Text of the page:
Pain in the jaw may be the first indication that the teeth at the back of your mouth aren’t in great shape. Wisdom teeth rarely cause pain unless something is off. So, what causes this wisdom tooth pain in the first place, and how do you go about relieving the pain?
Wisdom tooth pain can occur when your wisdom teeth grow and puncture the gums or when they’ve failed to erupt through the gums. At times, it’s also due to gum disease or tooth cavities. Removing your wisdom teeth is the safest remedy for this pain, and it helps prevent future complications.
Let’s take a closer look at why we have wisdom teeth and why they sometimes cause us pain. We’ll also look at how to remedy the pain and when to consider getting your wisdom teeth taken out for good.
What Are Wisdom Teeth?
Wisdom teeth are the third set of molars that grow in the back of your mouth. They are the last teeth to come in. While some people don’t have any wisdom teeth, they generally form in adults between the ages of 17 and 25. They can also grow in later stages of life.
Under typical circumstances, wisdom teeth have enough space on your jaw bone, gradually breaking through your gums, growing straight, and causing no pain.
However, if they erupt and there’s not enough space, they’ll exert uneven pressure, leading to intense pain, inflammation, and irritation. You can use a product like Oragel or Anbesol (both on Amazon) to reduce the pain, but that still leaves you with a root cause to deal with.
In this case, your dentist will likely recommend a wisdom teeth extraction, which is a healthy, standard procedure for easing the pain and avoiding further problems.
You might balk at that, but these teeth actually serve no meaningful function and should be removed if they cause dental complications.
What Causes Wisdom Tooth Pain?
Here are the main reasons why your wisdom teeth may be hurting you:
As wisdom teeth grow, they must exert pressure before eventually breaking through the gums. This causes pain, slight swelling, and soreness. The teeth around wisdom teeth may also develop mild sensitivity.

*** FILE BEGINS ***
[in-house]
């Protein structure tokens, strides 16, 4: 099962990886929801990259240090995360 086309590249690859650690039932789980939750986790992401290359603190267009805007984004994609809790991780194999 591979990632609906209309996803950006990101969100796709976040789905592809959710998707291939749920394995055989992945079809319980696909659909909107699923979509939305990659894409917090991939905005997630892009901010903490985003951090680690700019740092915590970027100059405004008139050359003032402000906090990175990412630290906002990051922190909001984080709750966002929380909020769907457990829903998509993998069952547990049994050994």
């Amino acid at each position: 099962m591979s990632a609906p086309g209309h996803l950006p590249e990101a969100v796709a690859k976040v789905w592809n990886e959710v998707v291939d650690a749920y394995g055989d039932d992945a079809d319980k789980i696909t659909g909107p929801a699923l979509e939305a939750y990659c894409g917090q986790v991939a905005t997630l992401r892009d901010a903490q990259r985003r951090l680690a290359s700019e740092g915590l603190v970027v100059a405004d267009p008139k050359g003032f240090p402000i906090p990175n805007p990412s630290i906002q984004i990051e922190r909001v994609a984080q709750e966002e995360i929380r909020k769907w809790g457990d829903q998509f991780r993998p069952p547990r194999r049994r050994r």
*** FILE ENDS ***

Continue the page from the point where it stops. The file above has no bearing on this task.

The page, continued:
Your wisdom teeth may fail to fully grow out of the gums due to crowding or lack of space in the jawbone. Known as impaction, this condition can cause swelling and pain when biting or chewing.
Gum disease often comes with the development of wisdom teeth since they’re located at the back of the mouth, which isn’t as easy to clean. Your gums then become sore, and you’ll feel pain in the jaws.
Wisdom teeth can grow very close to the neighboring molars due to the tight space conditions. Since this area is generally hard to clean, it’s a prime spot for cavities to form, leading to wisdom tooth pain.
When a wisdom tooth has failed to break through the gum, an abnormal fluid-filled sac (odontogenic cyst) can form at the follicle of the impacted tooth. This causes pain in the tooth and jawbone.
When to Get Wisdom Teeth Removed
Wisdom teeth should be removed if they’re causing problems in the area around them. Symptoms may include jaw pain, odd shifting of other teeth, or even headaches.
If you believe you’re experiencing pain due to your wisdom teeth, it’s a good time to schedule an appointment with your dentist to have them checked and possibly removed.
Wisdom teeth extraction is the best cure for the pain associated with them, and it will also prevent other related oral health complications.
While impacted wisdom teeth don’t always cause symptoms, the American Dental Association (ADA) says it may be necessary to remove them if you notice the following signs and symptoms:
- Pain in the jaw and difficulty opening your mouth
- Repeated infection of the soft tissue behind the last tooth on your lower jaw
- Fluid-filled sacs in the jaw bone
- Swelling around the jaw
- Red or swollen gums
- Damage to nearby teeth
- Extensive tooth decay
- An unpleasant taste in the mouth
- Tender or bleeding gums
Please note that the decision to remove your wisdom teeth may not always be clear-cut. That’s why you need to see your dentist as soon as you notice the above symptoms. They’ll examine the position and health of your wisdom teeth, ultimately advising on what’s best for your situation.
Can You Keep Your Wisdom Teeth?
You can keep your wisdom teeth if they’re growing healthily without causing you any particular pain. This is generally the case if they’ve fully erupted and are growing in the correct position such that they can bite seamlessly with the opposing teeth.
You should also be able to clean them normally as part of your daily oral hygiene practices. But if they’ve remained completely hidden below your gums or have partially erupted and are growing at odd angles, it’s time to visit your dentist.
Pain Remedies for Wisdom Tooth Pain
As nasty as wisdom tooth pain can be, there are things you can do to ease the pain, including the following:
Wisdom Tooth Removal
Having your wisdom teeth removed is safe and is the best way to fix any wisdom tooth-related issues and prevent future complications.
Do a Cold Compress
Before your appointment rolls around, you can dull the pain in your jaw by pressing an ice pack (on Amazon) against your cheek for about 15 minutes.
Do a Warm Compress
Pressing a heating pad against the affected jaw increases blood flow, relieving tension and helping with the pain and inflammation. You can do this for 15 minutes, then follow it with the towel-wrapped ice pack compress.
Use Anti-inflammatory Meds Like Aspirin
Use a Mouth Numbing Gel
Use a mouth-numbing gel containing benzocaine (on Amazon) to relieve the pain in your gums caused by wisdom tooth complications.
Try a Salt Water Rinse
Rinsing your mouth with warm salt water kills harmful bacteria, helping you maintain good oral health and preventing wisdom tooth pain.